31. 37. Depoldering Noordwaard (11,000 square acres) <ul><li>Goals: </li></ul><ul><li>Lower water level +/- 30 cm @ Gorinchem </li></ul><ul><li>Improve spatial quality of area </li></ul><ul><li>Restore coherence of environment </li></ul><ul><li>Enable current residents to maintain residence, if desired </li></ul><ul><li>Maintenance of farming occupation (either within polder or elsewhere) </li></ul><ul><li>Impacts: </li></ul><ul><li>Overflow area will flood 1-5 x year </li></ul><ul><ul><li>Nearby areas 1 x in 25 years </li></ul></ul><ul><ul><li>Fort Steurgart remains protected </li></ul></ul><ul><li>Most residences will now be “outside the dikes”, on raised mounds </li></ul><ul><li>Flood levels no higher than 1 meter in residences </li></ul><ul><li>New park / recreation / tourism opportunities </li></ul><ul><li>Remains accessible to all users </li></ul><ul><li>Surprise! Reduce flood risk at Dordrecht (90 cm) </li></ul>
    32. 38. Depoldering, the plan 3 river Meuse To the sea river Merwede Bottleneck Gorinchem
    33. 39. First sketches 3 normal watercondition
    34. 40. 3 ‘ 2 weeks a year’ condition First sketches
    35. 41. 3 ‘ 1/100, 1/1000 year’ condition First sketches
    36. 42. spatial design 3
    37. 43. waterdynamic 3
    38. 44. 3 waterdynamic
    39. 45. 3 waterdynamic
    40. 46. 3 waterdynamic
    41. 47. 3 waterdynamic
    42. 48. 3 waterdynamic
    43. 49. 21-10-11
    44. 50. Depoldering Noordwaard (11,000 square acres) <ul><li>Goals: </li></ul><ul><li>Lower water level +/- 30 cm @ Gorinchem </li></ul><ul><li>Improve spatial quality of area </li></ul><ul><li>Restore coherence of environment </li></ul><ul><li>Enable current residents to maintain residence, if desired </li></ul><ul><li>Maintenance of farming occupation (either within polder or elsewhere) </li></ul><ul><li>Impacts: </li></ul><ul><li>Overflow area will flood 1-5 x year </li></ul><ul><ul><li>Nearby areas 1 x in 25 years </li></ul></ul><ul><ul><li>Fort Steurgart remains protected </li></ul></ul><ul><li>Most residences will now be “outside the dikes”, on raised mounds </li></ul><ul><li>Flood levels no higher than 1 meter in residences </li></ul><ul><li>New park / recreation / tourism opportunities </li></ul><ul><li>Remains accessible to all users </li></ul><ul><li>Surprise! Reduce flood risk at Dordrecht (90 cm) </li></ul>
    45. 51. The Room for the River Planning Toolkit <ul><li>Large amounts of river data collected and put inside the “black box” </li></ul><ul><li>Field of play: hundreds of kilometers of river reaches </li></ul><ul><li>Data was smoothed/made consistent, and toolkit model was to generate local and system-wide impacts </li></ul><ul><li>700 possible measures/actions (type and scope) identified by experts/stakeholders; each individually modelled </li></ul><ul><li>A-ha! Many alternative strategies are conceivable for improving flood protection for the medium term </li></ul>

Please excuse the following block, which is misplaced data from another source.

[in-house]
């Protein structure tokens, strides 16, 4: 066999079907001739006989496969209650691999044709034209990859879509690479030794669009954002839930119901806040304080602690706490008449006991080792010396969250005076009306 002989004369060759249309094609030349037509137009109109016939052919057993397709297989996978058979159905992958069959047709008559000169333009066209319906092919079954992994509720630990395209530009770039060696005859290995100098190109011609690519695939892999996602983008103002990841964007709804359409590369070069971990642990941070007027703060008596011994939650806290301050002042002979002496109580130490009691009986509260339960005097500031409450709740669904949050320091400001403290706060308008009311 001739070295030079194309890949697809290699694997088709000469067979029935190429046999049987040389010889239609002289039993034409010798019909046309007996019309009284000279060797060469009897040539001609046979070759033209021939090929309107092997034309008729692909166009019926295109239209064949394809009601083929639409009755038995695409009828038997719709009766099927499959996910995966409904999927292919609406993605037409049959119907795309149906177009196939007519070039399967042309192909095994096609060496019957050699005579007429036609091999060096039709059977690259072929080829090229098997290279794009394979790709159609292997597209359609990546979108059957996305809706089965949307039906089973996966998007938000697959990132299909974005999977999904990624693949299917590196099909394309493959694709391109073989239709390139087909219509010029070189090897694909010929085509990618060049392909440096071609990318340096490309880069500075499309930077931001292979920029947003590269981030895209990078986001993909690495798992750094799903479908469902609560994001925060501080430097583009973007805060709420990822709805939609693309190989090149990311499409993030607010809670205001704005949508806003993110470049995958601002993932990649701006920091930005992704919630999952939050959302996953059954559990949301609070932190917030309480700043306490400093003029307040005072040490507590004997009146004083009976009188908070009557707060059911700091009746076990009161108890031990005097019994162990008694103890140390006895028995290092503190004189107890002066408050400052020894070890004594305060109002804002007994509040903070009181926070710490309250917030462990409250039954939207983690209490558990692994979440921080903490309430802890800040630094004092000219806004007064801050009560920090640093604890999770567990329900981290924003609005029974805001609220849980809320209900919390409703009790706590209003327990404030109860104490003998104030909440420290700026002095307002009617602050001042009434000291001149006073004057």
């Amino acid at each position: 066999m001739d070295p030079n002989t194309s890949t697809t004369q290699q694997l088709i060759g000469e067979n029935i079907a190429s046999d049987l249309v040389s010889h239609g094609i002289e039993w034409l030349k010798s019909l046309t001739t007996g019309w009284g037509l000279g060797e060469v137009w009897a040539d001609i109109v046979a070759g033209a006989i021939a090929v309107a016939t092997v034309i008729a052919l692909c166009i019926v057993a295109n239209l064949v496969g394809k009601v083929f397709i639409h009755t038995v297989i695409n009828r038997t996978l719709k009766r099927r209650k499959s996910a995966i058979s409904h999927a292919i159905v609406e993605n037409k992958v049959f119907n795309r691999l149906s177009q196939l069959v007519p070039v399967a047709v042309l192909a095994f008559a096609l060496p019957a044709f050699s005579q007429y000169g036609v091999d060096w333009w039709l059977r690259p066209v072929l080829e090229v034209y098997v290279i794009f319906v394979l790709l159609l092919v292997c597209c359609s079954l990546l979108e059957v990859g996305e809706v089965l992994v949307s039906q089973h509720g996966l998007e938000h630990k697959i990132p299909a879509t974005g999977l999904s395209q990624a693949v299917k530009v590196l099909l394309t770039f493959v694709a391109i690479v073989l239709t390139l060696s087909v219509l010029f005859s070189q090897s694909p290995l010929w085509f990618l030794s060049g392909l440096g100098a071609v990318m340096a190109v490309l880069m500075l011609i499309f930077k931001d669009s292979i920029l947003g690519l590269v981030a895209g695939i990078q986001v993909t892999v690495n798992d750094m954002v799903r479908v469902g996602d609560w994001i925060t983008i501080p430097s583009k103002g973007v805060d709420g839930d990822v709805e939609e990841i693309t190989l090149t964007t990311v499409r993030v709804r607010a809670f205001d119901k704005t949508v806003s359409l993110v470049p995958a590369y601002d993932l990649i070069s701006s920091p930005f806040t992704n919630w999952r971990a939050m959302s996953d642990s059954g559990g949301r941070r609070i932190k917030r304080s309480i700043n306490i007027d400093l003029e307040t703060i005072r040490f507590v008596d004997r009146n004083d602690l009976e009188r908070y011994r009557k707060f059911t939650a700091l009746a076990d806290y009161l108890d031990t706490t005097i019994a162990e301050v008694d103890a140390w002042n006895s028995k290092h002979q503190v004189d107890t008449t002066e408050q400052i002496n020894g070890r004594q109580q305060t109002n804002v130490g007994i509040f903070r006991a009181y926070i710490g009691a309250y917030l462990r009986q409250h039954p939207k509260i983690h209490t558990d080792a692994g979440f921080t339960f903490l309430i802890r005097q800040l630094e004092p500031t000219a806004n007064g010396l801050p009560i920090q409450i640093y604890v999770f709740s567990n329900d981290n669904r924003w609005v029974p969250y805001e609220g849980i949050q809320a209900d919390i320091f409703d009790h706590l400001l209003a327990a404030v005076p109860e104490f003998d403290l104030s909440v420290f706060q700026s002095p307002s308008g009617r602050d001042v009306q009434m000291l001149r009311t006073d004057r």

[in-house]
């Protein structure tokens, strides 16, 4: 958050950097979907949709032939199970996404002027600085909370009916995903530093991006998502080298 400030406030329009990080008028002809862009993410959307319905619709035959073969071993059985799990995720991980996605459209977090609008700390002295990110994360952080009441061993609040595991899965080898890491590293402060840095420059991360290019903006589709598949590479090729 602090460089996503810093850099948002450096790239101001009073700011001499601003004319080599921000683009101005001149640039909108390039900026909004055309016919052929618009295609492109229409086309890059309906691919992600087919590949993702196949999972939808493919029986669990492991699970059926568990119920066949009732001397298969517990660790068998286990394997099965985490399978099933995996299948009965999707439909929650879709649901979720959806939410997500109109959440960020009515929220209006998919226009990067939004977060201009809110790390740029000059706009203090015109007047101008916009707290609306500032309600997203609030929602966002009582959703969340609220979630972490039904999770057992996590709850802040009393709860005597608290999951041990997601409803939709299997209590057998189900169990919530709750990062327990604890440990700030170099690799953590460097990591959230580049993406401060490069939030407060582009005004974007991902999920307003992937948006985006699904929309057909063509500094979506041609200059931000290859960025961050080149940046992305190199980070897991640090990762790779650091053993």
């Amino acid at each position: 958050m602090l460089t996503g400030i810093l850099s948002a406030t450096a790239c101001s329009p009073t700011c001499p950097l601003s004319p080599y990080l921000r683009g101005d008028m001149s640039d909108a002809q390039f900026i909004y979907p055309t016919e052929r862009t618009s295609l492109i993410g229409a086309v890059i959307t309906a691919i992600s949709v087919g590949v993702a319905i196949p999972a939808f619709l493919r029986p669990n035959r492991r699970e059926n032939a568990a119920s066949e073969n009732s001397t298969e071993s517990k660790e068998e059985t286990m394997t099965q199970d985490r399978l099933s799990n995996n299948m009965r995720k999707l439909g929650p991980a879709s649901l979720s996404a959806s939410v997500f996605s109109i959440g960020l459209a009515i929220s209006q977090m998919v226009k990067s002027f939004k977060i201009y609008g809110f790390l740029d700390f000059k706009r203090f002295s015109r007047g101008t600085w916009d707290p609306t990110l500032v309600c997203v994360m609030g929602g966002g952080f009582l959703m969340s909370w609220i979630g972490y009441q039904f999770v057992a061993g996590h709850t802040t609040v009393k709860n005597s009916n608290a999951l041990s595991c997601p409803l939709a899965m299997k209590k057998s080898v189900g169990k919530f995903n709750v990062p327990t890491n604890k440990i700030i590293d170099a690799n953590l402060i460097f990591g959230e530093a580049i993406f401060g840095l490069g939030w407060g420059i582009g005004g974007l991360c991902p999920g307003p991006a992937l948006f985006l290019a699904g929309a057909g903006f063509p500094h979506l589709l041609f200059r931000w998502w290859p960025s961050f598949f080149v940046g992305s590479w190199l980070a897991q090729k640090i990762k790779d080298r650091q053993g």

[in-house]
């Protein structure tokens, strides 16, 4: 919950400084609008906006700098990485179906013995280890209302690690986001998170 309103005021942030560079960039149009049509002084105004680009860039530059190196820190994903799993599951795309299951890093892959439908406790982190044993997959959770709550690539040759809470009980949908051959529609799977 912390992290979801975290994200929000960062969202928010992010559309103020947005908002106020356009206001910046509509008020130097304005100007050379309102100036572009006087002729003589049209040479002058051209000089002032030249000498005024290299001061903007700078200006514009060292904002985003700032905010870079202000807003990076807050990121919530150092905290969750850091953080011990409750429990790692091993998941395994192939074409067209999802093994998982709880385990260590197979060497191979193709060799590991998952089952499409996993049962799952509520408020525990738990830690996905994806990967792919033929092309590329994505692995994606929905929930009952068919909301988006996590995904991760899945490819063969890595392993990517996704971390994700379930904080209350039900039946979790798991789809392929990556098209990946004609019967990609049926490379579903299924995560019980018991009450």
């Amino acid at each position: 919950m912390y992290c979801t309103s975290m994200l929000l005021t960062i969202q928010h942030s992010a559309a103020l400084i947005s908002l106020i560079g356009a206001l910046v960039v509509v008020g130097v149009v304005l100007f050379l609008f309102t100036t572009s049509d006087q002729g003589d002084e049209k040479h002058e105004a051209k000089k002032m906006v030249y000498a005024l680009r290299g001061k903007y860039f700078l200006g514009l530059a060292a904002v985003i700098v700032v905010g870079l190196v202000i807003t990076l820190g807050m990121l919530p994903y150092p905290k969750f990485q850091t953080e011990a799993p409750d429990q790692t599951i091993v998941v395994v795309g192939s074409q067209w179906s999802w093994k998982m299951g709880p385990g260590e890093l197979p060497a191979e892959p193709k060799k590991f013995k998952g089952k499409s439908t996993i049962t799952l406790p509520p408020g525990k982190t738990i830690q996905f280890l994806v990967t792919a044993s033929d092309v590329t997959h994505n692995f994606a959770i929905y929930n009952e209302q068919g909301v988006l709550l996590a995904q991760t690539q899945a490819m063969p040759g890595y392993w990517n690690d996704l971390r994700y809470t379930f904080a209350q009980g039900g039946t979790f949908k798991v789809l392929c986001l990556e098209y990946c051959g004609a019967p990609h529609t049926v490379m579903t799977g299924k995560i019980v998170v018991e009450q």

46. 52. Hydraulic effects: it’s like a serious game
    47. 53. What makes/made the Planning Kit a useful tool? <ul><li>forms a common knowledge base </li></ul><ul><li>supports and facilitates learning, rivers form a system </li></ul><ul><li>enlarges knowledge of local, regional river management </li></ul><ul><li>people can check the relevance of their own ideas about flood management </li></ul><ul><li>sense of empowerment: users understand process and science </li></ul><ul><li>simple to use </li></ul><ul><li>complete overview of measures </li></ul><ul><li>easy to distribute among stakeholders </li></ul>
    48. 55. Room for the River today <ul><li>700 potential projects identified, 39 selected, 35 being implemented </li></ul><ul><li>urban, agricultural/rural, wetland restoration </li></ul><ul><li>2,3 billion euro budget ($3 billion) </li></ul><ul><li>Implementation 2009-2015: money is committed, not subject to annual appropriations cycle, this yields certainty and cost savings </li></ul><ul><li>Oversight team coordinates feedback / experience between projects </li></ul><ul><li>Info: www.ruimtevoorderivier.nl/meta-navigatie/english </li></ul>
    49. 56. Lessons <ul><li>Retain, Store, Discharge </li></ul><ul><li>Emergencies (national, local) yield opportunities; “strike while the iron is hot,” acknowledge implementation takes time </li></ul><ul><li>Combining protection and spatial quality creates broader public support for measures: environmental, economic, safety </li></ul><ul><ul><ul><li>“ And…and” not “either…or” </li></ul></ul></ul><ul><li>Transparency and directness about goals, ackowledge trade-offs at beginning of process </li></ul><ul><li>Allow local stakeholders to guide (many partners) </li></ul><ul><li>Offer many possible options </li></ul><ul><li>More time in awareness / planning yields better, quicker implementation </li></ul><ul><li>Toolkit is key to create shared knowledge </li></ul><ul><li>Steady, reliable, dedicated project funding lowers overall costs </li></ul>21-10-11
    50. 57. Contact @ Royal Netherlands Embassy <ul><li>Ambassador Renee Jones-Bos </li></ul><ul><li>202 274 2501 </li></ul><ul><li>[email_address] </li></ul><ul><li>Dale Morris </li></ul><ul><li>202 274 2618 </li></ul><ul><li>[email_address] </li></ul><ul><li>Thanks to: </li></ul><ul><li>Deltares, Rijkswaterstaat, Robbert de Koning, Jos Dijkman, Twynstra-Gudde, Netherlands Association of Waterboards, Province of North Brabant </li></ul>